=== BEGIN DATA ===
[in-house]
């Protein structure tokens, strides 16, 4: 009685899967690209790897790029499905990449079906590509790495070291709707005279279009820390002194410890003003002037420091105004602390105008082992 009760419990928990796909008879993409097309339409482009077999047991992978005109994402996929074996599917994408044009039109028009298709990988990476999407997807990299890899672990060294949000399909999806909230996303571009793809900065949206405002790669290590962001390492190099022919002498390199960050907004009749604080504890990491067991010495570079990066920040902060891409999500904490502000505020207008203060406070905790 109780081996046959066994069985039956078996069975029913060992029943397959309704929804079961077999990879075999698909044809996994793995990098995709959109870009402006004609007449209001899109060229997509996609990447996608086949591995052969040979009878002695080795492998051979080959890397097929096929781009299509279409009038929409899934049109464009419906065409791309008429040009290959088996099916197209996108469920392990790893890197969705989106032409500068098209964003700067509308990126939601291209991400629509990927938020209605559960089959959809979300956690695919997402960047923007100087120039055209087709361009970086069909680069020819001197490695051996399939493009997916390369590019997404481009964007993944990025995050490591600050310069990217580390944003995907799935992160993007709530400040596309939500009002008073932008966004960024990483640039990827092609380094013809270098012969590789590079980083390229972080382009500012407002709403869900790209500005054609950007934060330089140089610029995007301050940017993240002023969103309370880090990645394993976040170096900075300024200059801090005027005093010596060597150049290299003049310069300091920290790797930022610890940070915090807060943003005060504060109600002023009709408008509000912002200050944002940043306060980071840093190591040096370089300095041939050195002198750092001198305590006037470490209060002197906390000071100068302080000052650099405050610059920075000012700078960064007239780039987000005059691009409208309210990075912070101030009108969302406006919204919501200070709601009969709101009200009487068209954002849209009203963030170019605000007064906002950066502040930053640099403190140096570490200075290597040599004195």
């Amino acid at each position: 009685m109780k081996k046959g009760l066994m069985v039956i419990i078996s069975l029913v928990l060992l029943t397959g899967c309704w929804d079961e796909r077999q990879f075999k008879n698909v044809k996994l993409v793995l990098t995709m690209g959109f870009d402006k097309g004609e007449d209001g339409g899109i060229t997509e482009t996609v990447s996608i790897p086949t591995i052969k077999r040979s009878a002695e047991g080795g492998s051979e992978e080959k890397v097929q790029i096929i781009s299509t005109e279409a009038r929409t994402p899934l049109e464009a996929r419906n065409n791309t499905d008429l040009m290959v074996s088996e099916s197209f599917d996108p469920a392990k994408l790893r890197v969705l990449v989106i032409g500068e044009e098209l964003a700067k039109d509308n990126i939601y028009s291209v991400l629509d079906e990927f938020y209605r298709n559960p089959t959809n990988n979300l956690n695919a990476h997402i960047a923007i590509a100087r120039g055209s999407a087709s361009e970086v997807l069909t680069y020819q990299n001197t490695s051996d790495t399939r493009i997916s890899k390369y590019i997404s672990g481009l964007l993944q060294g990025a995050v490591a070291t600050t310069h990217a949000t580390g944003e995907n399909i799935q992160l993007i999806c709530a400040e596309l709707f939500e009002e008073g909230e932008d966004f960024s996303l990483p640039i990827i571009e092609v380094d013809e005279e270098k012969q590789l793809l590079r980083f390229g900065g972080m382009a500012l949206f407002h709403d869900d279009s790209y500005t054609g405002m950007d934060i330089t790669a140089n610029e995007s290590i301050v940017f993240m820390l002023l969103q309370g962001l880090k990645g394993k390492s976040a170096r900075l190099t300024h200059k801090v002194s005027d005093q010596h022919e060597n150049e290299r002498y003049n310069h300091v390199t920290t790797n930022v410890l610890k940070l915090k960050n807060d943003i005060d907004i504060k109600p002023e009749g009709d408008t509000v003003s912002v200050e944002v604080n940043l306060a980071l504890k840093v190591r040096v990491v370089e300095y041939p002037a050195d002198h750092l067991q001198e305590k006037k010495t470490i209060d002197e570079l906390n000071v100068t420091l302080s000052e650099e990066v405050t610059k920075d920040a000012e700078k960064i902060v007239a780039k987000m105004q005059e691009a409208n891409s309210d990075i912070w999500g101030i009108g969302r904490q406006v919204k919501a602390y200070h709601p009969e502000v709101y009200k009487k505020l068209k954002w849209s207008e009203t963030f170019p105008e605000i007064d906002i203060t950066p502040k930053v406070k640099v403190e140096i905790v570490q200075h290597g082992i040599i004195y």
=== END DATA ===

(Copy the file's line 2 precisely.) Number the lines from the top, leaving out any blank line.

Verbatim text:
């Protein structure tokens, strides 16, 4: 009685899967690209790897790029499905990449079906590509790495070291709707005279279009820390002194410890003003002037420091105004602390105008082992 009760419990928990796909008879993409097309339409482009077999047991992978005109994402996929074996599917994408044009039109028009298709990988990476999407997807990299890899672990060294949000399909999806909230996303571009793809900065949206405002790669290590962001390492190099022919002498390199960050907004009749604080504890990491067991010495570079990066920040902060891409999500904490502000505020207008203060406070905790 109780081996046959066994069985039956078996069975029913060992029943397959309704929804079961077999990879075999698909044809996994793995990098995709959109870009402006004609007449209001899109060229997509996609990447996608086949591995052969040979009878002695080795492998051979080959890397097929096929781009299509279409009038929409899934049109464009419906065409791309008429040009290959088996099916197209996108469920392990790893890197969705989106032409500068098209964003700067509308990126939601291209991400629509990927938020209605559960089959959809979300956690695919997402960047923007100087120039055209087709361009970086069909680069020819001197490695051996399939493009997916390369590019997404481009964007993944990025995050490591600050310069990217580390944003995907799935992160993007709530400040596309939500009002008073932008966004960024990483640039990827092609380094013809270098012969590789590079980083390229972080382009500012407002709403869900790209500005054609950007934060330089140089610029995007301050940017993240002023969103309370880090990645394993976040170096900075300024200059801090005027005093010596060597150049290299003049310069300091920290790797930022610890940070915090807060943003005060504060109600002023009709408008509000912002200050944002940043306060980071840093190591040096370089300095041939050195002198750092001198305590006037470490209060002197906390000071100068302080000052650099405050610059920075000012700078960064007239780039987000005059691009409208309210990075912070101030009108969302406006919204919501200070709601009969709101009200009487068209954002849209009203963030170019605000007064906002950066502040930053640099403190140096570490200075290597040599004195």